Australian police flew to Rome to interview a top Vatican cardinal about allegations of sexual assault dating back decades, officials said Wednesday.
Cardinal George Pell, Pope Francis's top financial adviser and one of his most trusted aides, is facing accusations of child abuse going back to when he was a young priest in Australia in the 1980s and 90s.
The Vatican has been long trying to deal with paedophilia to regain its credibility.
"Three members of Victoria police travelled to Rome last week where Cardinal George Pell voluntarily participated in an interview regarding allegations of sexual assault," Victoria state police said.
"As a result of the interview, further investigations are continuing. We are not prepared to comment further at this time," they said.
The query came after an expose by the Australian Broadcasting Corporation’s 7:30 programme in July.
Pell, who is also Australia’s most senior Catholic cleric, is said to have exposed himself to three young boys, who were between eight to ten years old, in a surfing club in the mid-80s, the broadcaster alleged.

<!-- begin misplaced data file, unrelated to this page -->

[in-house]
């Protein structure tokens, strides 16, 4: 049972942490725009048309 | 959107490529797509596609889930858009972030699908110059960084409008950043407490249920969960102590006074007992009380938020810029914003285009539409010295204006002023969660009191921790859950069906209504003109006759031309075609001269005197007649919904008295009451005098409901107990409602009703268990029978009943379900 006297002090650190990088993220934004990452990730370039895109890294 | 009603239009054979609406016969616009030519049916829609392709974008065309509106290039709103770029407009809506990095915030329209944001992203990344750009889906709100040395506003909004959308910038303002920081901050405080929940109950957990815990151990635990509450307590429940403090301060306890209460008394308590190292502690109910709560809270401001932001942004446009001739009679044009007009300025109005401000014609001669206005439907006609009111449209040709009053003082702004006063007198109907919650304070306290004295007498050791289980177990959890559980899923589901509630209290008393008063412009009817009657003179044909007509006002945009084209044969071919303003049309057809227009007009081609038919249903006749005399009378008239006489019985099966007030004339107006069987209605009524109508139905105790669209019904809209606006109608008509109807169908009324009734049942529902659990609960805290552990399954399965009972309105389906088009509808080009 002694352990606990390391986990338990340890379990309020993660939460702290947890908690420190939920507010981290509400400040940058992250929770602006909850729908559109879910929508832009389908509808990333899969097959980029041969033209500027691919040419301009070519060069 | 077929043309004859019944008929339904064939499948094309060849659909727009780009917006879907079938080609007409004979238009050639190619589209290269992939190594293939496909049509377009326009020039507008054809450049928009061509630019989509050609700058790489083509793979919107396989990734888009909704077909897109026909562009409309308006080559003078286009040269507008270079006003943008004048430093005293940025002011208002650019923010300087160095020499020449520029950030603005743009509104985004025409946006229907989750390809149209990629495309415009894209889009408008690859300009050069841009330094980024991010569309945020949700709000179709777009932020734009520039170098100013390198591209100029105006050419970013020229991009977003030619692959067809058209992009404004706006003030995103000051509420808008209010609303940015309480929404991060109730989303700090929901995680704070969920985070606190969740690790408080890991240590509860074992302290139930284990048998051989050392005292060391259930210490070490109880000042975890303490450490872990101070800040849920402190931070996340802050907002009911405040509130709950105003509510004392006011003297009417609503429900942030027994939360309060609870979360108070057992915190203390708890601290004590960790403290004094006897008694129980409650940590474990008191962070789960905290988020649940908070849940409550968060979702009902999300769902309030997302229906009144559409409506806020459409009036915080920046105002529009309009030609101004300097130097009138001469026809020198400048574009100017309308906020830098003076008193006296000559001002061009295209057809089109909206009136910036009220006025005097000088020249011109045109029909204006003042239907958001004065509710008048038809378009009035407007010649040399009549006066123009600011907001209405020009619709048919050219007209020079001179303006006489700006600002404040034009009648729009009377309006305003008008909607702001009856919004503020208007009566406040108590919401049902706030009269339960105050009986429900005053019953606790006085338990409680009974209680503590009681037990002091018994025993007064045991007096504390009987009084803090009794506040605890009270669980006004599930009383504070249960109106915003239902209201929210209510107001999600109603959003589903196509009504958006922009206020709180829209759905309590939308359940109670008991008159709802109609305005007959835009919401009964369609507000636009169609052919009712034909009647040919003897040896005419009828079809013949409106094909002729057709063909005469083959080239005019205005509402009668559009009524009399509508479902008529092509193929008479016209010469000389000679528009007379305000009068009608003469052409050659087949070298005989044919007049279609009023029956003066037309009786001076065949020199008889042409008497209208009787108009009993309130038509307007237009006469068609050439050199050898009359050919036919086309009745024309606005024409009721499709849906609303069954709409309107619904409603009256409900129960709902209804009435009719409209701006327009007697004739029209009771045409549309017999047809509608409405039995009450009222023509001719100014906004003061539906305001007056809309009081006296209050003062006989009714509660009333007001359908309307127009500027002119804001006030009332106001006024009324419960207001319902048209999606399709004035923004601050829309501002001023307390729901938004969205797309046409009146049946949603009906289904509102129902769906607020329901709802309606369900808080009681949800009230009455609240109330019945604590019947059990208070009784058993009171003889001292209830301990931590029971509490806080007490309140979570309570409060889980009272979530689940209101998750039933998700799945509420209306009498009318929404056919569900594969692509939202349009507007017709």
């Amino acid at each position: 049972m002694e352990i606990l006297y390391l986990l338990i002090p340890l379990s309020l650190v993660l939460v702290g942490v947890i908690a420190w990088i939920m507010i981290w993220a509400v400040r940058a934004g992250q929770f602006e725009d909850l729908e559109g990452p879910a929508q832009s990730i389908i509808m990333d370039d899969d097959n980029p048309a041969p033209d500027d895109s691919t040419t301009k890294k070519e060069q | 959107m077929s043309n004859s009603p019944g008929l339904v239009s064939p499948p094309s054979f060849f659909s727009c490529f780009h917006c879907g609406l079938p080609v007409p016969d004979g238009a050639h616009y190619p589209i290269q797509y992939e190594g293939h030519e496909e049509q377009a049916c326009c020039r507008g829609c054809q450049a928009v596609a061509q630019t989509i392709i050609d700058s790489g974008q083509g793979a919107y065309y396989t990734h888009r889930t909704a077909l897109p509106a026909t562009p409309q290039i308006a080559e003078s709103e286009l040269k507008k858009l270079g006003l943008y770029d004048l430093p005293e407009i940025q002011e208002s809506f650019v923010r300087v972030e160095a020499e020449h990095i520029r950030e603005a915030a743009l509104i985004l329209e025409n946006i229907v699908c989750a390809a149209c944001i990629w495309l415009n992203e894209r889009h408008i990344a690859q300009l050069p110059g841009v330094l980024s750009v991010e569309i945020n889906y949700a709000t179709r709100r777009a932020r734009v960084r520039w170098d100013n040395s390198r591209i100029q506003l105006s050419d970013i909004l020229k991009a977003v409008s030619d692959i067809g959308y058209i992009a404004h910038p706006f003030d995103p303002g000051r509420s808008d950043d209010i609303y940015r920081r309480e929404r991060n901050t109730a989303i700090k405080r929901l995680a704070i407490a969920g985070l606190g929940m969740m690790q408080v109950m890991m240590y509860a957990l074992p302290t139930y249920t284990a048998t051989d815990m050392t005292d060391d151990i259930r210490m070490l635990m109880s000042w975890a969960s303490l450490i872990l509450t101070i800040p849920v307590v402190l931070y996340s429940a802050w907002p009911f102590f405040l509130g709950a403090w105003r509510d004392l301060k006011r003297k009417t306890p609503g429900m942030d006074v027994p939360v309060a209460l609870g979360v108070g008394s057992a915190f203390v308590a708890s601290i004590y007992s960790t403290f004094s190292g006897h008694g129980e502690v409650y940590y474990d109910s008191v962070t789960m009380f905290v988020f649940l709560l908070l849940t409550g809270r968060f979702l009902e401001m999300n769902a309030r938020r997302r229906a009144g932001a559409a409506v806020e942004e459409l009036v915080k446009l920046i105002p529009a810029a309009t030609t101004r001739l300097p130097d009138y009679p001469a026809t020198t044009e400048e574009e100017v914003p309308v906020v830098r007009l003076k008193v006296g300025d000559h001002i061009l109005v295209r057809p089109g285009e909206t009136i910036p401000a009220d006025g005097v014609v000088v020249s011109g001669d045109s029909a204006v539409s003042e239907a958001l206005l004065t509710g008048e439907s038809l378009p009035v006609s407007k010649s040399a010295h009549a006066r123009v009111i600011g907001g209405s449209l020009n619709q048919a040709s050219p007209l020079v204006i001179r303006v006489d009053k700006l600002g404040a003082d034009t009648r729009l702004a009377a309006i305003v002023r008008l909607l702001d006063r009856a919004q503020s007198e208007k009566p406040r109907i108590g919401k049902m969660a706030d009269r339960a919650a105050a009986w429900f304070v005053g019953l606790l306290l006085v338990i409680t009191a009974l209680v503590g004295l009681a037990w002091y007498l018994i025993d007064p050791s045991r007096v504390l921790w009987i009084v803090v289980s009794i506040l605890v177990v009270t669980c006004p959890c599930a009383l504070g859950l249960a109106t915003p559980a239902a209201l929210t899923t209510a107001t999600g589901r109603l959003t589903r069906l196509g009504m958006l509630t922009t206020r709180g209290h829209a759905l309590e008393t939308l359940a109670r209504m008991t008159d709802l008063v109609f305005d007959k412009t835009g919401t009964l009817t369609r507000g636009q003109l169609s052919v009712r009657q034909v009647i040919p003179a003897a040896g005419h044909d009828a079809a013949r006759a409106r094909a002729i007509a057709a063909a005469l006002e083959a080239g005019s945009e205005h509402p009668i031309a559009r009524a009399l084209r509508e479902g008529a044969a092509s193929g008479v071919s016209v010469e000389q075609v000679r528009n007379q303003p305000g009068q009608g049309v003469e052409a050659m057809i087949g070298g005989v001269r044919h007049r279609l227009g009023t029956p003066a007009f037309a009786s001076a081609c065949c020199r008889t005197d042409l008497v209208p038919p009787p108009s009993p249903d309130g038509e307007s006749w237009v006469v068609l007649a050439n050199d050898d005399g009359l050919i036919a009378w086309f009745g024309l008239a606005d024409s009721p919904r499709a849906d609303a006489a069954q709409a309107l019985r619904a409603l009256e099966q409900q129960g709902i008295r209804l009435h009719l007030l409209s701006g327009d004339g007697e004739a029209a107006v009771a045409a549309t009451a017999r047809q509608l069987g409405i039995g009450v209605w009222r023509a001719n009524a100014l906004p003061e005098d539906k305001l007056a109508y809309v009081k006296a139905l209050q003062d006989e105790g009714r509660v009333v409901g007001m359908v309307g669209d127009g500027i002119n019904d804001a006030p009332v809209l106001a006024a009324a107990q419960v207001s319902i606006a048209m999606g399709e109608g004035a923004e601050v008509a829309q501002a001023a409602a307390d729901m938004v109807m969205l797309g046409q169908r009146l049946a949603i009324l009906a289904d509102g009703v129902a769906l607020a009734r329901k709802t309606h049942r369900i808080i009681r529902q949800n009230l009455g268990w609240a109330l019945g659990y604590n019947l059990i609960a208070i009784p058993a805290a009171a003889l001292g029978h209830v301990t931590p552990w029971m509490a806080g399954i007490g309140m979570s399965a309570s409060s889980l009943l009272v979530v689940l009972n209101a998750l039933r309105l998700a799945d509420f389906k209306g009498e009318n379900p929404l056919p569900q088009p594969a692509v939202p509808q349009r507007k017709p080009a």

There is an ongoing investigation of multiple allegations against the cardinal, Victoria Police Chief Commissioner Graham Ashton said in September, and that if appropriate, a police team could direct to Rome to interview with him.
According to the police, the investigation also includes alleged incidents which took place when Pell was Archbishop of Melbourne in the 90s.
The cardinal denied all allegations, telling reporters, "We must avoid a media verdict, a verdict based on gossip."
Not Vatican's first child case
Pell is certainly not the first clergy member to be the centre of damning allegations.
The pope set up the Pontifical Commission for the Protection of Minors in 2014 as part of the Vatican’s efforts to deal with scandals about children sexually abused by priests. He also strengthened Vatican laws on child abuse, broadening the definition of crimes against children .
In the same year, the pontiff appeared in a meeting with a children’s rights group and said, “I feel compelled to personally take on all the evil which some priests, quite a few in number, obviously not compared to the number of all the priests, to personally ask for forgiveness for the damage they have done for having sexually abused children.”
"We will not take one step back with regards to how we will deal with this problem, and the sanctions that must be imposed. We have to be even stronger," he added.